1. First, then, it applies most awfully to the whole space of a man's life here, as a preparation for eternity. Here is his trial — his opportunity — extending over more or fewer years, as God may appoint; but, be it shorter or longer, forming altogether his only opportunity of preparing for eternity, and if lost, lost therefore forever.
2. But this principle applies not only to the whole of our lives here, as our only opportunity of preparing for eternity, but also to all the particular circumstances of life, through some of which we are every day passing; and it is this which I would desire you more especially to notice. Take a few of them as examples of the rest, and begin with the very first. When by baptism we are brought into the fold of Christ, some measure of God's most Holy Spirit is then doubtless given to us. Now here is a special opportunity; for, if these strivings of the Spirit of God be attended to — if the child, is a holy child, and does not, by resisting the Spirit, drive Him away, his heart is purified in an especial manner; the habits grow up pure, and there is a meekness, and gentleness, a purity and simplicity, a tenderness of heart, and a deep quiet delight in God's service, which is most rarely known in its entire fulness by those who have wandered from God, and lost the first opportunity of a religious childhood. Here, then, is an opportunity of gaining a blessing, which, of God's mercy, may last all our life through, and which if lost cannot be regained. And this early blessing is the type and earnest of others which, all our life through, are waiting upon unnumbered opportunities to pour upon us in all their fulness. From the greater occasions of our life — from our holy vows at confirmation — from the marriage blessing, and the funeral separation, down to every duty and temptation of our common days — from the monthly eucharist to the Sunday's worship. And now, from this view of the character and condition of our life, there flow many and most important lessons.Two or three of the chief of these shall be pointed out to you in conclusion.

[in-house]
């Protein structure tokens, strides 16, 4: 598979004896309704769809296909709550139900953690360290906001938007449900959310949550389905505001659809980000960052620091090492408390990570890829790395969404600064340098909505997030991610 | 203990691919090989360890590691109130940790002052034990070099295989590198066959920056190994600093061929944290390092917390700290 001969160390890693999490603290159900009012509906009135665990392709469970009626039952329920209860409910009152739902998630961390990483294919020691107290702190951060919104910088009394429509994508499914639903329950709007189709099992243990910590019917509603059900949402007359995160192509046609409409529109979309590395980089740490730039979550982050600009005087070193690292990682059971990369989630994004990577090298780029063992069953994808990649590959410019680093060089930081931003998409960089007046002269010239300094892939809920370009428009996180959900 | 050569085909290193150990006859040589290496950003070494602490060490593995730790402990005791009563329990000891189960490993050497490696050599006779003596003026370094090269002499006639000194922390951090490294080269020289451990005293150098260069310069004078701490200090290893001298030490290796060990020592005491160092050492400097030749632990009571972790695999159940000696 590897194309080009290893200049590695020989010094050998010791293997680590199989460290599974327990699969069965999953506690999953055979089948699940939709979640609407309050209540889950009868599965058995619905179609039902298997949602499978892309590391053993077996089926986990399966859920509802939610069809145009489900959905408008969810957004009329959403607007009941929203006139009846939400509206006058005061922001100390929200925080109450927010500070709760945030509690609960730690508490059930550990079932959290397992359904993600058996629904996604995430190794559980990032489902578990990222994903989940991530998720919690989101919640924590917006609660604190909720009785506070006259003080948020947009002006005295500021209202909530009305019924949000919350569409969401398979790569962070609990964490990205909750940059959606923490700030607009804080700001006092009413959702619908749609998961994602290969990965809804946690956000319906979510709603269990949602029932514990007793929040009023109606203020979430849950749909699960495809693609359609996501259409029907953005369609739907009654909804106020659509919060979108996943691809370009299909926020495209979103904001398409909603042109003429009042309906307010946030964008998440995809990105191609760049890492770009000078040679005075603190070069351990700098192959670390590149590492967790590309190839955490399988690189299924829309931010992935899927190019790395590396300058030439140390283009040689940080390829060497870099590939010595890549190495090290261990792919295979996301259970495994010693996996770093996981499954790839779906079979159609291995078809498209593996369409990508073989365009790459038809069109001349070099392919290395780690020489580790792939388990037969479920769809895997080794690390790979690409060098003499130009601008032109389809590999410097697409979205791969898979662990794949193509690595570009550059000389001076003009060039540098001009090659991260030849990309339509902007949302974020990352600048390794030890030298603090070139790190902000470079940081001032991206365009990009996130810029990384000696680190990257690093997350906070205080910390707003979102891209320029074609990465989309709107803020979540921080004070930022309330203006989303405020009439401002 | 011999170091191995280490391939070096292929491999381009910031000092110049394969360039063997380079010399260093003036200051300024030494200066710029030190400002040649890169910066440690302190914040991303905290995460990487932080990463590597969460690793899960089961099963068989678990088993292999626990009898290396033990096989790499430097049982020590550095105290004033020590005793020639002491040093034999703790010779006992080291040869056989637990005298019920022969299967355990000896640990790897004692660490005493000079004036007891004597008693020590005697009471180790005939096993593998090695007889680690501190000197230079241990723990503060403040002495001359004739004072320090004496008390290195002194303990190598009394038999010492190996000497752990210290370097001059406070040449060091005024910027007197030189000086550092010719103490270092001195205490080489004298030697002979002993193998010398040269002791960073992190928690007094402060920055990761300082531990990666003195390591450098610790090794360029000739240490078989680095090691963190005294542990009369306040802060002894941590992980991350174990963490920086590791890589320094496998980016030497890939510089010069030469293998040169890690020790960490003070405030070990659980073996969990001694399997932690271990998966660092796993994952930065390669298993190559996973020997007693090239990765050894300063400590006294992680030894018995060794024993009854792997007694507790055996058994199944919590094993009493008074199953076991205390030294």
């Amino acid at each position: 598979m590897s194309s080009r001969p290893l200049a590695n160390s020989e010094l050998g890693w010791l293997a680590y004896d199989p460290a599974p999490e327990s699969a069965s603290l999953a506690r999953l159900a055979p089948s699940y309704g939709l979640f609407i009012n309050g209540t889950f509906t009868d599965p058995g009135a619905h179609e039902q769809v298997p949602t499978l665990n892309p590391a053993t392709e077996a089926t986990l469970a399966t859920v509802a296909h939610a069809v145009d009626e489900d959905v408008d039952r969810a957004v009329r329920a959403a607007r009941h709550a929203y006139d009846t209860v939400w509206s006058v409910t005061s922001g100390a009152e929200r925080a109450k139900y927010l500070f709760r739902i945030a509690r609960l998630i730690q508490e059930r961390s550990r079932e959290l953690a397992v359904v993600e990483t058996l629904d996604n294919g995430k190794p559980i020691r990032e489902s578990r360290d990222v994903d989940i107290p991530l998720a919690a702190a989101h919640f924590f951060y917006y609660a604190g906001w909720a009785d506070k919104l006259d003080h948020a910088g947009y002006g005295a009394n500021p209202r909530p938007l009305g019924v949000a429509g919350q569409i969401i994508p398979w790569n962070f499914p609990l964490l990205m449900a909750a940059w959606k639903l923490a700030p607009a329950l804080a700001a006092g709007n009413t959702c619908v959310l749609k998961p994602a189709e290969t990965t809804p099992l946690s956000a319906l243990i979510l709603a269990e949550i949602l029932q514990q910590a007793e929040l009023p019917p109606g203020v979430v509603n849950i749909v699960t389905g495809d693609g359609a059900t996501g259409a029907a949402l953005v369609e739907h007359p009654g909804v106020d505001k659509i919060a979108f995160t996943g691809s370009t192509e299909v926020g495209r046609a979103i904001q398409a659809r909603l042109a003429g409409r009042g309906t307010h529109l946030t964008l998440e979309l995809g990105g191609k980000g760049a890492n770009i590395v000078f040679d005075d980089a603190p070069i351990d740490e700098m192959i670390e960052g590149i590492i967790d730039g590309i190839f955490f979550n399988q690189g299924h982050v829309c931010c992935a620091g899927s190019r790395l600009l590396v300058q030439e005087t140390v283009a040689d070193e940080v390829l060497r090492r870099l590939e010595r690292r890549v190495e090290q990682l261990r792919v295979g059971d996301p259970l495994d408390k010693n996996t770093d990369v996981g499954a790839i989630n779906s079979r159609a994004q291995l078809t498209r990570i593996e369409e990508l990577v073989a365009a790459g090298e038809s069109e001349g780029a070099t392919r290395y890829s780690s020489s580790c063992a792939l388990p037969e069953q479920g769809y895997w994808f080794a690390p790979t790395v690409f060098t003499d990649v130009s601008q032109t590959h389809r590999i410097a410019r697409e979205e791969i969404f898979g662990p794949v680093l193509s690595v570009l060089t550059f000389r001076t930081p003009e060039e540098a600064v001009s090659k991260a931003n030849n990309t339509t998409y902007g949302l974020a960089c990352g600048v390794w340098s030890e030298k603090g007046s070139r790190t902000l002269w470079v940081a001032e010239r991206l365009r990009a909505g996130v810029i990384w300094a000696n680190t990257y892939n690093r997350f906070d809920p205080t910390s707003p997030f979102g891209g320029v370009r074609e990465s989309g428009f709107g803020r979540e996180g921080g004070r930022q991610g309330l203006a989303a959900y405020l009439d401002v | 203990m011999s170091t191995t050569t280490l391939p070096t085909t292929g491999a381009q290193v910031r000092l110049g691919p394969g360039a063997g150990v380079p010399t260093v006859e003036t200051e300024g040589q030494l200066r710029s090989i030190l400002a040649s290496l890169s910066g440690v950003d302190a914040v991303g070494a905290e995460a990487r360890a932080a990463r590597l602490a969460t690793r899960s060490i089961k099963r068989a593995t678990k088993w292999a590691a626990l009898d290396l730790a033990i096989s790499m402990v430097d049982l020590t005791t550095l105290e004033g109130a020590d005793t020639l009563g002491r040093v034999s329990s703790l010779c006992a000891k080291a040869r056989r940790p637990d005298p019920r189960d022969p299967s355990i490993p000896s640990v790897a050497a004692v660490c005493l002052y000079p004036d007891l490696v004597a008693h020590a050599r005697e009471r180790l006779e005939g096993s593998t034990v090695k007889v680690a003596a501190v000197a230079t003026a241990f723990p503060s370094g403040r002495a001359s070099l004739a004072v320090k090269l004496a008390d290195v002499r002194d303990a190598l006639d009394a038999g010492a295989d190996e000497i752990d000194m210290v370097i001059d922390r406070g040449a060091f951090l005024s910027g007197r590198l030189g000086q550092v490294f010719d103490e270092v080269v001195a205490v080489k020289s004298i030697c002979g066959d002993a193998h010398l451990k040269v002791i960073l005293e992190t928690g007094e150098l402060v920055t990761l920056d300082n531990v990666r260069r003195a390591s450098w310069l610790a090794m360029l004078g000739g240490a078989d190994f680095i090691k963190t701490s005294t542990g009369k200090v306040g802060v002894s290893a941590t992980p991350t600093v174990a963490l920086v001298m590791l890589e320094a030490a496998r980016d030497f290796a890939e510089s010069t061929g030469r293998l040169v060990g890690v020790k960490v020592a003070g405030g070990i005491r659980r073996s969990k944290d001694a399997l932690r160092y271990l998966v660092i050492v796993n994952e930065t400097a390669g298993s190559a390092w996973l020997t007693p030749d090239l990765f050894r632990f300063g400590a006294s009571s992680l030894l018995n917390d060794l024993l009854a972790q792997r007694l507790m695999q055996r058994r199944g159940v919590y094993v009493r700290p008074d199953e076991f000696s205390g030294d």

1. And, first, this subject teaches all of us a lesson of habitual watchfulness. What a picture is this of life! how full is it of the seeds of things! how great a blessing or how great a loss lie hid continually under its most common opportunities!
2. Let us learn, secondly, another lesson — and that, one of humiliation. Let the most watchful look back upon his course, and how thickly will he see scattered all along his path the memorials of too frequent negligence — lost opportunities; each one, like broken urns, with its blessing spilled upon the ground and its grace wasted.
3. Lastly, with humiliation for the past, let us learn, for the time which yet remains, a lesson of earnestness and patience.
(Bp. Samuel Wilberforce.)
Parallel VersesKJV: And when the Jews were gone out of the synagogue, the Gentiles besought that these words might be preached to them the next sabbath.